A Warm Hole
Lockdown opens with a swimmer slicing through the water. An unlikely start for a movie about prison, the image is also acutely appropriate, as the film tracks one man’s descent into the disturbing waters of the U.S. penal system. Avery (Richard T. Jones) moves quietly and powerfully through the peaceful, deeply blue pool, as if in a dream.
From here, the camera cuts to a bedroom, panning happy couple photos and trophies on its way to framing Avery, lying in bed with his girl, Krista (Melissa DeSousa). Together, they look forward to a future that will take them—and their young son Jordan—far beyond their neighborhood. That afternoon, a scout will be at Avery’s swim meet; having taken some time off to support his family, he now hopes to go to college on a scholarship.
Like that first shot in Lockdown, this initial situation is unusual, and promising. It appears that the film, directed by John Luessenhop and written by Preston A. Whitmore II (who made the thoughtful Vietnam War drama, The Walking Dead), will offer characters and motivations you haven’t seen before.
And then: the clichés. A series of crosscuts to simultaneous scenes bodes ill. Cashmere (Gabriel Casseus) first appears putting it to his blond-wigged girl, who makes all sorts of “bad girl” noise. When one of his street sellers comes calling, Cash drops everything, grabs up his pit bull, and heads off to take care of bidness. “Why you always so amped, man?” asks the dealer. “Time is motherfuckin’ money,” comes the utterly predictable answer. Mad that his minion doesn’t have all the money he owes, Cash kicks him down the steps and dismisses him, thus: “Punk bitch!”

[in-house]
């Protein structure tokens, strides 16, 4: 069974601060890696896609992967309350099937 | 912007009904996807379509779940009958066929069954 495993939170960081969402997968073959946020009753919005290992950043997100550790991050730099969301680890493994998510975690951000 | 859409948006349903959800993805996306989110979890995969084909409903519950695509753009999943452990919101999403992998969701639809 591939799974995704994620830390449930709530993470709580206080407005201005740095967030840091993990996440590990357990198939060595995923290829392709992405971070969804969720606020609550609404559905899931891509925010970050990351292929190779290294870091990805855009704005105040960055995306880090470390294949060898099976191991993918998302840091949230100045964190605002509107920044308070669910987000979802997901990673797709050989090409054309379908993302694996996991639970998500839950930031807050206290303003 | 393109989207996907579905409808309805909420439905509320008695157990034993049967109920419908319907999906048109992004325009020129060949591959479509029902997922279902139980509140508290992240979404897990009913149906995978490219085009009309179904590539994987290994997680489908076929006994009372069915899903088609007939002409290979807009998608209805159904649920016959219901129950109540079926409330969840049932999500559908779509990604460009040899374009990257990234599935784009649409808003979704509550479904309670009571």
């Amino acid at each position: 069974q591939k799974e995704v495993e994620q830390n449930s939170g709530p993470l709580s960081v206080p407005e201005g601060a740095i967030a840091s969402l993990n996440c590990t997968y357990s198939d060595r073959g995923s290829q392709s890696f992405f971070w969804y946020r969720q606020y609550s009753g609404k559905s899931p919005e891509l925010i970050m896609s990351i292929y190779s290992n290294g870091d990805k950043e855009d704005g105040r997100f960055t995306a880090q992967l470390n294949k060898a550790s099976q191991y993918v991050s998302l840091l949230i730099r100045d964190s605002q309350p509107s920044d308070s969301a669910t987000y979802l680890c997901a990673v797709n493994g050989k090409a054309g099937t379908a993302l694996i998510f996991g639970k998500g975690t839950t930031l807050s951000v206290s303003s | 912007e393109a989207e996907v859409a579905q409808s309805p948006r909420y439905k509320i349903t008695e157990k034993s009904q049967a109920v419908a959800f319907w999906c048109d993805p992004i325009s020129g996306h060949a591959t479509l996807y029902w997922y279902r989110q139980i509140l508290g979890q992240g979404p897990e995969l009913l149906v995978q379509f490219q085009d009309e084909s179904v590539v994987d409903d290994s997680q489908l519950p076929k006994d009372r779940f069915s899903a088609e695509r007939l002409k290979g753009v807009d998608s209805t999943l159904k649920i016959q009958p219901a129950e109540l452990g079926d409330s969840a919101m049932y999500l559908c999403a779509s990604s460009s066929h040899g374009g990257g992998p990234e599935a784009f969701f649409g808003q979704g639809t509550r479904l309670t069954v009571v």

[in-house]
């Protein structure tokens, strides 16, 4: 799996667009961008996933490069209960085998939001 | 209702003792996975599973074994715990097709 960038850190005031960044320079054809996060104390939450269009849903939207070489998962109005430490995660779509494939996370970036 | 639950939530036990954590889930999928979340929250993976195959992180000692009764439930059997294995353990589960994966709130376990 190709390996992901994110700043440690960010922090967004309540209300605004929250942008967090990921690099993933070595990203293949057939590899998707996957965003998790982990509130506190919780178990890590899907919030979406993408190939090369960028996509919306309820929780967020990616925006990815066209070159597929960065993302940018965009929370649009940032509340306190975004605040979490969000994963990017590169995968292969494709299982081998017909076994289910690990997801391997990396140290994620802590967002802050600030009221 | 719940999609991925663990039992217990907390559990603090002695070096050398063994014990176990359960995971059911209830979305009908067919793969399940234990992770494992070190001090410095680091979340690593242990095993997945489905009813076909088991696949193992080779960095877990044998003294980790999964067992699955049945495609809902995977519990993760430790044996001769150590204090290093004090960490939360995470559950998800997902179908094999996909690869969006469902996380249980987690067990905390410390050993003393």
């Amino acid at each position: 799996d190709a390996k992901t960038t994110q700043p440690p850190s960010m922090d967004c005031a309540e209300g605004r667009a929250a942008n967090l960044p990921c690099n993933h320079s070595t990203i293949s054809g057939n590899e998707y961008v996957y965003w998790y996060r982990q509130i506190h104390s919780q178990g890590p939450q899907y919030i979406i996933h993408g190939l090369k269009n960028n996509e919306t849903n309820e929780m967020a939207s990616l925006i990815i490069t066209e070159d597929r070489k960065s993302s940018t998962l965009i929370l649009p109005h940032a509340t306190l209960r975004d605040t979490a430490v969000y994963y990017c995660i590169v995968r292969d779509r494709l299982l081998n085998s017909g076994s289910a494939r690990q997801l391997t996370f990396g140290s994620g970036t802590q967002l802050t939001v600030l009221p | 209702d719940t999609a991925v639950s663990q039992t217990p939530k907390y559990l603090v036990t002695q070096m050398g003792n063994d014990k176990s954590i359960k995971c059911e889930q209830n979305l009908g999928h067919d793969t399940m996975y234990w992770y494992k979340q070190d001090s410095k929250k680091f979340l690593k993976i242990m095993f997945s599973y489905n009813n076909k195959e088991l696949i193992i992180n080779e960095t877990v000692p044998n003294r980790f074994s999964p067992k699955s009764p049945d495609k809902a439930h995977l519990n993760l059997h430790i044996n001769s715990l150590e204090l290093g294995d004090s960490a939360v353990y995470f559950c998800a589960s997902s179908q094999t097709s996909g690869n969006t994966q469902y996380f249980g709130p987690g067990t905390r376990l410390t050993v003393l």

Having demonstrated his hyped-up meanness, Cash drives off in his white convertible Mustang to pick up Dre (De’Aundre Bonds), a quiet, vaguely anxious kid who works a regular job. Cash asks Dre for the millionth time to come in with him, and Dre explains, again, that his mom would kill him.
As these two drive to see their boy Avery swim, it’s clear that they’ll bring trouble. The twist is that they are not directly responsible, but only act the part. While the film’s primary threesome are down at the meet, a couple of thugs round the way, Broadway (Sticky Fingaz) and his soon-to-be-dead buddy, roll up on a fast food drive-in, canted smoky close-ups indicating their menacing, drug-induced delirium. (Danger! Danger!) When the girl at the window won’t give them all her (obviously meager) money, they shoot her in the back, in excruciating slow motion, then drive off to dump their weapon in a car that looks like theirs—Cash’s Mustang.
From here, the plot goes where you know it will. Avery and Krista go to the meet, he wins his race and makes good time, and the scout, Charles (Bill Nunn), tells him that he’s on his way—three schools will be interested. As soon as Avery and Krista embrace in celebration, his boys appear in the white Mustang. Cops pull them over, Cash behaves badly, and, a brief courtroom montage later, the three friends since childhood are on the bus to a New Mexico prison.
Once inside, each is assigned to a different sort of cellmate. Cash hooks up with Clean-Up (Master P, also executive producer on the film), the joint’s major drugs and goods mover. And Dre ends up with Graffiti (David Shark Fralick), the resident Aryan asshole who makes the poor kid his bitch. And Avery gets a mentor, Malachi (Clifton Powell), who schools him by reading from Invisible Man: “Mine is a warm hole, and I say this to you because it is incorrect to assume that because I am invisible and live in a hole, I am dead.”